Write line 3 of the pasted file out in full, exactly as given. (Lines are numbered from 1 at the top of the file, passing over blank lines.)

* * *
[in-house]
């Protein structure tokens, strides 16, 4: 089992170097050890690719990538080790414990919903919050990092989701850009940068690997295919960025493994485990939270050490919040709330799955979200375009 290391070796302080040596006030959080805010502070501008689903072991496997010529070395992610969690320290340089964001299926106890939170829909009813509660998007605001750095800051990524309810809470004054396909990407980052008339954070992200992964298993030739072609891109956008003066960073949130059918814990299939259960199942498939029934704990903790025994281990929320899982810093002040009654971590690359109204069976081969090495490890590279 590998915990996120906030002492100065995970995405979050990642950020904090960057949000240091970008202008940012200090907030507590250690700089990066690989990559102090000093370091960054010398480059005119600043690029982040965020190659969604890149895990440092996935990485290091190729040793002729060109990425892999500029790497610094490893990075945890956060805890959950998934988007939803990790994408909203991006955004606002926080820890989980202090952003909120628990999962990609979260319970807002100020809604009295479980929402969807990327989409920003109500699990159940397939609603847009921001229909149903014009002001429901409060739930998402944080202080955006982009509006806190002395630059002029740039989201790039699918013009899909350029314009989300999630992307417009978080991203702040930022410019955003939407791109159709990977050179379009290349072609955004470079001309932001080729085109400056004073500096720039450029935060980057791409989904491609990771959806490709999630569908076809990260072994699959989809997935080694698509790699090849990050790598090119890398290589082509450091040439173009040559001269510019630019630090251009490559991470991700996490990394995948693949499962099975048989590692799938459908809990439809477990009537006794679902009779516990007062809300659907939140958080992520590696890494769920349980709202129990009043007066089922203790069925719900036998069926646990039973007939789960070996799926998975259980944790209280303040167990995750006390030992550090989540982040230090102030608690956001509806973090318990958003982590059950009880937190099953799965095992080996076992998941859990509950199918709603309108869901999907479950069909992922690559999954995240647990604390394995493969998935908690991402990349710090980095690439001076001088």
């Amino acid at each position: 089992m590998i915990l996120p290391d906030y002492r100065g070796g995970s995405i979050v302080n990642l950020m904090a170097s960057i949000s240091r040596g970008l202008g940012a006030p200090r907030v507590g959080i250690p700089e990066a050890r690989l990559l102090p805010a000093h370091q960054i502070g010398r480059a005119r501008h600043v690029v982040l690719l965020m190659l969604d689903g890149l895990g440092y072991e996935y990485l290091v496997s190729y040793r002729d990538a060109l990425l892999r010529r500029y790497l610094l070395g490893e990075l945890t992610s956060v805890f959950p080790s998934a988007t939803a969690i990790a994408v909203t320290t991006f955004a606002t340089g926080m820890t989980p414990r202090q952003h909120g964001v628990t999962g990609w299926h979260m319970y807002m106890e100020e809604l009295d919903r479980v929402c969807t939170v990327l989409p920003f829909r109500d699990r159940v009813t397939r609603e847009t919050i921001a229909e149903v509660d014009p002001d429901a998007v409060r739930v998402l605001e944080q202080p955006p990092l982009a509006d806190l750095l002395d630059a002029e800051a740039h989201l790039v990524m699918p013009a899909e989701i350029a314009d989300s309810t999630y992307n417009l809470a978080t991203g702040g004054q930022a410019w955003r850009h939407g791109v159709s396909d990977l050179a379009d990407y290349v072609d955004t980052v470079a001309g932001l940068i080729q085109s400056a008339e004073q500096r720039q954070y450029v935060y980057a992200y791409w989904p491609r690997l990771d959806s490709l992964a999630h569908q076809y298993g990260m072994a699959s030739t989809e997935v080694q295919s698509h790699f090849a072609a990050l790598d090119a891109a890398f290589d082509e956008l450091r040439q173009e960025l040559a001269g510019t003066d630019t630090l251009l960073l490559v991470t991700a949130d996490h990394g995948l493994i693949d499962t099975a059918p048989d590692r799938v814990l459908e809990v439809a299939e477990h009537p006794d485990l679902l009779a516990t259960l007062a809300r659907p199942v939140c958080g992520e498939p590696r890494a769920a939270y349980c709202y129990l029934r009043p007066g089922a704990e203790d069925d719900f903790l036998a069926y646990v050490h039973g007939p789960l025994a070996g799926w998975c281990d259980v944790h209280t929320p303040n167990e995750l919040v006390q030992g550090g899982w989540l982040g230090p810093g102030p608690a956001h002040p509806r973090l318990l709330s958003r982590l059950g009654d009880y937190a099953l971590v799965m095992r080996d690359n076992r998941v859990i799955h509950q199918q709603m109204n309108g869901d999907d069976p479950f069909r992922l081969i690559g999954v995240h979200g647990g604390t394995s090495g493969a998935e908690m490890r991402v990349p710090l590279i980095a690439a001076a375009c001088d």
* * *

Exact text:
């Amino acid at each position: 089992m590998i915990l996120p290391d906030y002492r100065g070796g995970s995405i979050v302080n990642l950020m904090a170097s960057i949000s240091r040596g970008l202008g940012a006030p200090r907030v507590g959080i250690p700089e990066a050890r690989l990559l102090p805010a000093h370091q960054i502070g010398r480059a005119r501008h600043v690029v982040l690719l965020m190659l969604d689903g890149l895990g440092y072991e996935y990485l290091v496997s190729y040793r002729d990538a060109l990425l892999r010529r500029y790497l610094l070395g490893e990075l945890t992610s956060v805890f959950p080790s998934a988007t939803a969690i990790a994408v909203t320290t991006f955004a606002t340089g926080m820890t989980p414990r202090q952003h909120g964001v628990t999962g990609w299926h979260m319970y807002m106890e100020e809604l009295d919903r479980v929402c969807t939170v990327l989409p920003f829909r109500d699990r159940v009813t397939r609603e847009t919050i921001a229909e149903v509660d014009p002001d429901a998007v409060r739930v998402l605001e944080q202080p955006p990092l982009a509006d806190l750095l002395d630059a002029e800051a740039h989201l790039v990524m699918p013009a899909e989701i350029a314009d989300s309810t999630y992307n417009l809470a978080t991203g702040g004054q930022a410019w955003r850009h939407g791109v159709s396909d990977l050179a379009d990407y290349v072609d955004t980052v470079a001309g932001l940068i080729q085109s400056a008339e004073q500096r720039q954070y450029v935060y980057a992200y791409w989904p491609r690997l990771d959806s490709l992964a999630h569908q076809y298993g990260m072994a699959s030739t989809e997935v080694q295919s698509h790699f090849a072609a990050l790598d090119a891109a890398f290589d082509e956008l450091r040439q173009e960025l040559a001269g510019t003066d630019t630090l251009l960073l490559v991470t991700a949130d996490h990394g995948l493994i693949d499962t099975a059918p048989d590692r799938v814990l459908e809990v439809a299939e477990h009537p006794d485990l679902l009779a516990t259960l007062a809300r659907p199942v939140c958080g992520e498939p590696r890494a769920a939270y349980c709202y129990l029934r009043p007066g089922a704990e203790d069925d719900f903790l036998a069926y646990v050490h039973g007939p789960l025994a070996g799926w998975c281990d259980v944790h209280t929320p303040n167990e995750l919040v006390q030992g550090g899982w989540l982040g230090p810093g102030p608690a956001h002040p509806r973090l318990l709330s958003r982590l059950g009654d009880y937190a099953l971590v799965m095992r080996d690359n076992r998941v859990i799955h509950q199918q709603m109204n309108g869901d999907d069976p479950f069909r992922l081969i690559g999954v995240h979200g647990g604390t394995s090495g493969a998935e908690m490890r991402v990349p710090l590279i980095a690439a001076a375009c001088d």